2e was a bit inconsistent with its scaling (non-super strength actually used the D&D 3.5e scaling, which is 2.5x slower than the super-strength scaling); I think the bigger problem you were having with 2e was its PL rules, which 3e relaxed by a lot (you can trade increased PL in one area for reduced in another, and detach point levels from PL).

I would note that a surprisingly large part of M&M 3e is open game content; as far as I know https://www.d20herosrd.com/ is legal (I recommend an ad blocker, though).
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Old 12-05-2023, 02:49 PM   #125
whswhs
 
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Default Re: supers: nine options

Well, power levels and limits were an initial hangup, but once I saw that you could buy super-strength separately they were less of an issue. A second issue was that a x1000 multiplier was only 10 levels, which meant that a character had to be incredibly strong to gain much of an advantage in combat. But the really crucial issue may have been that the same die roll could give you any outcome from no effect to unconscious (or unconscious + dying); against an average human punch, for example, the toughness save was 15, and on a d20 you had a 30% chance of no effect, a 25% chance of bruised, a 25% chance of bruised + stunned, and a 20% chance of staggered + stunned, while a character with five levels of strike had 5%, 25%, 25%, 25%, and then a 20% chance of unconscious. On one hand buying powers didn't seem to make all that much difference, and on the other the range of variability seemed very high—a character with no powers and one with a fairly substantial superpunch both still had a 25% chance of inflicting a bruise and nothing else.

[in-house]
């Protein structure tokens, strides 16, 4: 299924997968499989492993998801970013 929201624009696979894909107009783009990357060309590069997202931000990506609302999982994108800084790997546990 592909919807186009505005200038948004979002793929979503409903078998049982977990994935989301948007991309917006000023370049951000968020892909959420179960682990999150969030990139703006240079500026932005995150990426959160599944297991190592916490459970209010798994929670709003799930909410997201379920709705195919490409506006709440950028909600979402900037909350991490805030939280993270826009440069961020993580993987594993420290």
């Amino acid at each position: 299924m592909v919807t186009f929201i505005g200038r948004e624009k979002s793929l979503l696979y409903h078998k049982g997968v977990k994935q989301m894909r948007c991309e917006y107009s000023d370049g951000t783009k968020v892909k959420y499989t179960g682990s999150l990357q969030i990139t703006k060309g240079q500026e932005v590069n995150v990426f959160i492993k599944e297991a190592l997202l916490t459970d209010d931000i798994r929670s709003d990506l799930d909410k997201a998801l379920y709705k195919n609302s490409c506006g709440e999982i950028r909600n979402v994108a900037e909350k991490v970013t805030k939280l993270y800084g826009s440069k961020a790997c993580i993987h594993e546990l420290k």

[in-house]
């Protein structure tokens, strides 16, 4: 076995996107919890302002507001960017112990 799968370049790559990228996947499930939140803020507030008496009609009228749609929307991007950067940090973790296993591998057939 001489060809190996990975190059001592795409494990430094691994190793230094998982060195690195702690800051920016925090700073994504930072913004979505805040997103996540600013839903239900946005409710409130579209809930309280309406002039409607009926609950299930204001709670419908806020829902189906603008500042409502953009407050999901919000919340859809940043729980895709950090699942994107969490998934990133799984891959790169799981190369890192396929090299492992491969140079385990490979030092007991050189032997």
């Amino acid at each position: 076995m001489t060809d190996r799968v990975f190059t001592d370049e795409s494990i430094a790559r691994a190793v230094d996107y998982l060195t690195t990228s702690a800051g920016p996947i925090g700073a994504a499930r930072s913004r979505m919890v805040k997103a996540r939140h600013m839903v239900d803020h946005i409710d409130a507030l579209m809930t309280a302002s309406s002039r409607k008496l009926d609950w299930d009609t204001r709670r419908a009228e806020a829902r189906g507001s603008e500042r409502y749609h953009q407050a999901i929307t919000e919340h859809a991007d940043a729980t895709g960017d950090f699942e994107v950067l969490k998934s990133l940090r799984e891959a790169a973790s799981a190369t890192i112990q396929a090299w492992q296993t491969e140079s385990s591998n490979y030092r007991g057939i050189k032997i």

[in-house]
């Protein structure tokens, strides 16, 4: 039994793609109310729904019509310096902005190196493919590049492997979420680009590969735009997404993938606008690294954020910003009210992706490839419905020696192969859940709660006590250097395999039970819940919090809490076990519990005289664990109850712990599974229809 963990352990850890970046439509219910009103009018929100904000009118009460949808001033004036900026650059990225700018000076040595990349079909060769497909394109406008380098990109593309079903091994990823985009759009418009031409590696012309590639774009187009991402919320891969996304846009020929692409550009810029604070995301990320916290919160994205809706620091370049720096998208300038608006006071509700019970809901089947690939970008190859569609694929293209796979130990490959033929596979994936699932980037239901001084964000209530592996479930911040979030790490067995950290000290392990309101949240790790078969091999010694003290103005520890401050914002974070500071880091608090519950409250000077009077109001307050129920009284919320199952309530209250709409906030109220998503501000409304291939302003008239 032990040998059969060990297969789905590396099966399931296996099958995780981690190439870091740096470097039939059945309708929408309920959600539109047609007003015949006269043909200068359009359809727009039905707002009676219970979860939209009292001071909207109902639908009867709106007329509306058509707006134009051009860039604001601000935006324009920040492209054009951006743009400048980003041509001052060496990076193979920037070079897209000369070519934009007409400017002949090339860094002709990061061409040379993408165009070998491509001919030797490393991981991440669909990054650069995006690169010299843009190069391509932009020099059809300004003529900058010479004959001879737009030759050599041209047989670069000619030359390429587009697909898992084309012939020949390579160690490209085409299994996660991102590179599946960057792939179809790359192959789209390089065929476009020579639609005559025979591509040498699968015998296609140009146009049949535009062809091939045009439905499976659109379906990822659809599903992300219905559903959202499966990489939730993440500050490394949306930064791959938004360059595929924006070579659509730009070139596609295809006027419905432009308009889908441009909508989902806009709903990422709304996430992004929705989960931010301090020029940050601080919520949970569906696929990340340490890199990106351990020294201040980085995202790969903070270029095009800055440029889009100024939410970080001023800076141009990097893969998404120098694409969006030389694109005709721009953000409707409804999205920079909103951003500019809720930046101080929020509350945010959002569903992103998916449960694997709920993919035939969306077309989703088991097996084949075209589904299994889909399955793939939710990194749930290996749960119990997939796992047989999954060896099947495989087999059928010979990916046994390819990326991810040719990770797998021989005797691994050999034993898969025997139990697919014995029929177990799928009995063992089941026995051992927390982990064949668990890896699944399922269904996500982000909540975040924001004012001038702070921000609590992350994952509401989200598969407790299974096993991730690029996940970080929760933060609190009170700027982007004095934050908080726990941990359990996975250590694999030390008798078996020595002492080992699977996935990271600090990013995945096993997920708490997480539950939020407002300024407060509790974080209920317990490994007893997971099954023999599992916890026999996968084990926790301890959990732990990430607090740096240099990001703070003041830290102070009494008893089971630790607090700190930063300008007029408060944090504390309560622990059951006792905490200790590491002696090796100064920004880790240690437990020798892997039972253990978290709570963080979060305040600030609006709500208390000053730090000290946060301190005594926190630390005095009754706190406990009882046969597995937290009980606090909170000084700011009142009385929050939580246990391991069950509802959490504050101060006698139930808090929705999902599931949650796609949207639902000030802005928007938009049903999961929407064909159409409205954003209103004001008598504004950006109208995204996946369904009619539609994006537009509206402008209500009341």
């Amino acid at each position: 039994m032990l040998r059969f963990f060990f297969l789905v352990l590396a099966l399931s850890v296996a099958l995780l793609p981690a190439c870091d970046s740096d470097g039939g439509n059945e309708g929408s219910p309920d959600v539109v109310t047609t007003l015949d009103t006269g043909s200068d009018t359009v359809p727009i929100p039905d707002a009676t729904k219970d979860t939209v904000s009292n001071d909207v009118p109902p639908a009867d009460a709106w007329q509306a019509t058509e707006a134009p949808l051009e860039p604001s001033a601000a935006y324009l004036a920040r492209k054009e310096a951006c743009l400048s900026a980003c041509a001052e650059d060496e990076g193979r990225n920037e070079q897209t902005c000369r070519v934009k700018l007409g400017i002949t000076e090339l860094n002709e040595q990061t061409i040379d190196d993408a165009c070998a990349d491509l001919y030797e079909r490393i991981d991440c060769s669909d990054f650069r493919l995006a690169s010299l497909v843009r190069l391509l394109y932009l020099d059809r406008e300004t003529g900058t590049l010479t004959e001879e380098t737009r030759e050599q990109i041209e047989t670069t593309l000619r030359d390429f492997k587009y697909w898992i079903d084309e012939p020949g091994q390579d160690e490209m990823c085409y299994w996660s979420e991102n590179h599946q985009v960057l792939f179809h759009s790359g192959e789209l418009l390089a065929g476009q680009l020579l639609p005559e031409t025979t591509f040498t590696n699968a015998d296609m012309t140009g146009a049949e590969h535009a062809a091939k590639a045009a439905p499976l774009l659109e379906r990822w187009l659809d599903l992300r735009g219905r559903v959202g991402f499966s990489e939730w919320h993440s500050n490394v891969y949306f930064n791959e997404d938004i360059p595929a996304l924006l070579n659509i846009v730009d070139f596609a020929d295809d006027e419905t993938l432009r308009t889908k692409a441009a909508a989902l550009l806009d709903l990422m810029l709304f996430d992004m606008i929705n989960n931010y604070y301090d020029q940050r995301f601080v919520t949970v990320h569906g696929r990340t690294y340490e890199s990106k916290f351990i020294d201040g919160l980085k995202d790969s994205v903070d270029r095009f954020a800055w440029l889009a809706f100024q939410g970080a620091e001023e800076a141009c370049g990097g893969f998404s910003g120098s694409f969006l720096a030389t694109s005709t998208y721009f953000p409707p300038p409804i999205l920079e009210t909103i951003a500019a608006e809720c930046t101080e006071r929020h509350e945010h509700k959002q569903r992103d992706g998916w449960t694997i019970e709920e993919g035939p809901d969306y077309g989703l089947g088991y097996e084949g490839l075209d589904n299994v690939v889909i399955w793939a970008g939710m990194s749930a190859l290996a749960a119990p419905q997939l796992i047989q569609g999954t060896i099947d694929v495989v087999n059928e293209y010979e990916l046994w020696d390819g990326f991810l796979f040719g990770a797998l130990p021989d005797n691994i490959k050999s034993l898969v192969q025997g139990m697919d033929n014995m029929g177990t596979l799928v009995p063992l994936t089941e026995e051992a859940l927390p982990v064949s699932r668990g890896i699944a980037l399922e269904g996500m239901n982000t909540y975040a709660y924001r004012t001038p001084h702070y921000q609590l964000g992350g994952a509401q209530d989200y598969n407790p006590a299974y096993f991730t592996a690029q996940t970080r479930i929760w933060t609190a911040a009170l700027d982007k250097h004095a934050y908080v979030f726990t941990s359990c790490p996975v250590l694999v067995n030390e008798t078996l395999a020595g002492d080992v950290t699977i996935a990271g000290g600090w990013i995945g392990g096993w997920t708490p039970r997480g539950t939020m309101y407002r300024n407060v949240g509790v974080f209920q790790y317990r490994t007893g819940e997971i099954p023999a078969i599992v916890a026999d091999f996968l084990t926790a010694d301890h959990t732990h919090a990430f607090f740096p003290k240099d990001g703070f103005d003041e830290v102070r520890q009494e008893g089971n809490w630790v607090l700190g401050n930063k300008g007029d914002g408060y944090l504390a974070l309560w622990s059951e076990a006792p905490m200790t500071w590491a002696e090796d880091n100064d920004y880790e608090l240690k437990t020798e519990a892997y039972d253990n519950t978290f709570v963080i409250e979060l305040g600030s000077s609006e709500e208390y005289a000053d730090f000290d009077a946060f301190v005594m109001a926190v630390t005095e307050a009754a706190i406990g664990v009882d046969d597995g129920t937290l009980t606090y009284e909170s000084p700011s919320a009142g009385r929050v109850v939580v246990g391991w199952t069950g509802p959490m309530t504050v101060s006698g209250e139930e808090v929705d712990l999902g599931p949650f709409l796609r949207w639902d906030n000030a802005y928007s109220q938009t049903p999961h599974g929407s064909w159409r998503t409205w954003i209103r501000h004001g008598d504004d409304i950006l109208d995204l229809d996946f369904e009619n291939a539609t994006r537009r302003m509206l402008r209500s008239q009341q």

Your suggestion of going over to 3d6 gives us 9%, 53%, 36%, and 2% in the first case, and 0%, 9%, 53%, 36%, and 2% in the second: the ordinary punch typically bruises a foe and never knocks him out, whereas the superpunch typically bruises and stuns him and never leaves him uninjured. That does seem like an improvement in verisimilitude.
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Old 12-05-2023, 04:23 PM   #126
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Default Re: supers: nine options

Looking in another direction, have any of you looked at the Hero System sixth edition Basic book? I'm wondering how suitable it would be for use by itself, and particularly how good its coverage of powers is. I hesitate to invest in two substantial volumes, but I might go for one compact book—but not if its compaction is at the expense of actual playability.